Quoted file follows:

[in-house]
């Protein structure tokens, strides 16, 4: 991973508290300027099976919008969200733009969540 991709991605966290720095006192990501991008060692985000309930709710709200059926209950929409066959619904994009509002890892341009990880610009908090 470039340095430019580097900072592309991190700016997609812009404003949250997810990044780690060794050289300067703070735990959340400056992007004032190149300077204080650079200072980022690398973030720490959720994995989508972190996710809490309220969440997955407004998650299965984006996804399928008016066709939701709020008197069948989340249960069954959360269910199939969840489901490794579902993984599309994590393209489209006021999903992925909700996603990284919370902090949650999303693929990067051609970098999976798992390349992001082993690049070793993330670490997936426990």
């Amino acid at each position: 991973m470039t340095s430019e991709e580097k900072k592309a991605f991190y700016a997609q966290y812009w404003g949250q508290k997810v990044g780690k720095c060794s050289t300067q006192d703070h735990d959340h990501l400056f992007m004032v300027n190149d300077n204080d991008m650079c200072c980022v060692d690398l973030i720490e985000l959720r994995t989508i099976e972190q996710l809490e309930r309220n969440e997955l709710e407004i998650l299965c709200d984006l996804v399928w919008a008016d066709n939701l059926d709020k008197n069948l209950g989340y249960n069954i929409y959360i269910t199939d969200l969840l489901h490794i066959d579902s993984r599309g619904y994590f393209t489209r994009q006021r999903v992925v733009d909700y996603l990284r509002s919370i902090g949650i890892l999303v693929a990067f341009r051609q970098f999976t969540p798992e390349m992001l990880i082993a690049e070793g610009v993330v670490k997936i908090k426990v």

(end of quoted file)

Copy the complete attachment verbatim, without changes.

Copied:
[in-house]
């Protein structure tokens, strides 16, 4: 991973508290300027099976919008969200733009969540 991709991605966290720095006192990501991008060692985000309930709710709200059926209950929409066959619904994009509002890892341009990880610009908090 470039340095430019580097900072592309991190700016997609812009404003949250997810990044780690060794050289300067703070735990959340400056992007004032190149300077204080650079200072980022690398973030720490959720994995989508972190996710809490309220969440997955407004998650299965984006996804399928008016066709939701709020008197069948989340249960069954959360269910199939969840489901490794579902993984599309994590393209489209006021999903992925909700996603990284919370902090949650999303693929990067051609970098999976798992390349992001082993690049070793993330670490997936426990």
């Amino acid at each position: 991973m470039t340095s430019e991709e580097k900072k592309a991605f991190y700016a997609q966290y812009w404003g949250q508290k997810v990044g780690k720095c060794s050289t300067q006192d703070h735990d959340h990501l400056f992007m004032v300027n190149d300077n204080d991008m650079c200072c980022v060692d690398l973030i720490e985000l959720r994995t989508i099976e972190q996710l809490e309930r309220n969440e997955l709710e407004i998650l299965c709200d984006l996804v399928w919008a008016d066709n939701l059926d709020k008197n069948l209950g989340y249960n069954i929409y959360i269910t199939d969200l969840l489901h490794i066959d579902s993984r599309g619904y994590f393209t489209r994009q006021r999903v992925v733009d909700y996603l990284r509002s919370i902090g949650i890892l999303v693929a990067f341009r051609q970098f999976t969540p798992e390349m992001l990880i082993a690049e070793g610009v993330v670490k997936i908090k426990v």